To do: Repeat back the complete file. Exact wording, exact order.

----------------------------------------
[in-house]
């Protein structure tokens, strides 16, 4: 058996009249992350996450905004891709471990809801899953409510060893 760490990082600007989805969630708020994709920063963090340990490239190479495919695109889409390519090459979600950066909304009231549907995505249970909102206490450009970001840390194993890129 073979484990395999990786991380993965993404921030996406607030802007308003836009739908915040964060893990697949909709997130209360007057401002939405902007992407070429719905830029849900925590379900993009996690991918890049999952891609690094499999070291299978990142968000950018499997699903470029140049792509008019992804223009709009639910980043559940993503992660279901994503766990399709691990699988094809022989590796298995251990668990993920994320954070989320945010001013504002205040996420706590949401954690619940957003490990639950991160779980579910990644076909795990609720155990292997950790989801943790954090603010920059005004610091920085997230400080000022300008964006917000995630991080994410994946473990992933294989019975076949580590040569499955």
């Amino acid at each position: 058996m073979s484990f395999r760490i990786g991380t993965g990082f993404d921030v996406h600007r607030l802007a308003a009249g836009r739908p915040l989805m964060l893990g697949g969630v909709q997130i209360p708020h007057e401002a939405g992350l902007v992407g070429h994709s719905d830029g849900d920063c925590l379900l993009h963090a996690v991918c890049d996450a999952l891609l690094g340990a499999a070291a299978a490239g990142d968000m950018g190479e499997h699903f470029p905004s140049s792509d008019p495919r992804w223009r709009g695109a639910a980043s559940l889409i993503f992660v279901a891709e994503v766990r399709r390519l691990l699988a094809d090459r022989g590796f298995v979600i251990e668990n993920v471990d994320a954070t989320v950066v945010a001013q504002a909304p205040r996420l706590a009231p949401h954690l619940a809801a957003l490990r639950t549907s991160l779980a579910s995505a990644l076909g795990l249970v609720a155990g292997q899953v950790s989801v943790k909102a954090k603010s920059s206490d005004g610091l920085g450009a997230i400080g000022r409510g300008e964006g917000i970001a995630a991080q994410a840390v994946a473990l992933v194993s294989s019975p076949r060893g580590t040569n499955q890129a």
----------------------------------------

[in-house]
């Protein structure tokens, strides 16, 4: 058996009249992350996450905004891709471990809801899953409510060893 760490990082600007989805969630708020994709920063963090340990490239190479495919695109889409390519090459979600950066909304009231549907995505249970909102206490450009970001840390194993890129 073979484990395999990786991380993965993404921030996406607030802007308003836009739908915040964060893990697949909709997130209360007057401002939405902007992407070429719905830029849900925590379900993009996690991918890049999952891609690094499999070291299978990142968000950018499997699903470029140049792509008019992804223009709009639910980043559940993503992660279901994503766990399709691990699988094809022989590796298995251990668990993920994320954070989320945010001013504002205040996420706590949401954690619940957003490990639950991160779980579910990644076909795990609720155990292997950790989801943790954090603010920059005004610091920085997230400080000022300008964006917000995630991080994410994946473990992933294989019975076949580590040569499955």
């Amino acid at each position: 058996m073979s484990f395999r760490i990786g991380t993965g990082f993404d921030v996406h600007r607030l802007a308003a009249g836009r739908p915040l989805m964060l893990g697949g969630v909709q997130i209360p708020h007057e401002a939405g992350l902007v992407g070429h994709s719905d830029g849900d920063c925590l379900l993009h963090a996690v991918c890049d996450a999952l891609l690094g340990a499999a070291a299978a490239g990142d968000m950018g190479e499997h699903f470029p905004s140049s792509d008019p495919r992804w223009r709009g695109a639910a980043s559940l889409i993503f992660v279901a891709e994503v766990r399709r390519l691990l699988a094809d090459r022989g590796f298995v979600i251990e668990n993920v471990d994320a954070t989320v950066v945010a001013q504002a909304p205040r996420l706590a009231p949401h954690l619940a809801a957003l490990r639950t549907s991160l779980a579910s995505a990644l076909g795990l249970v609720a155990g292997q899953v950790s989801v943790k909102a954090k603010s920059s206490d005004g610091l920085g450009a997230i400080g000022r409510g300008e964006g917000i970001a995630a991080q994410a840390v994946a473990l992933v194993s294989s019975p076949r060893g580590t040569n499955q890129a």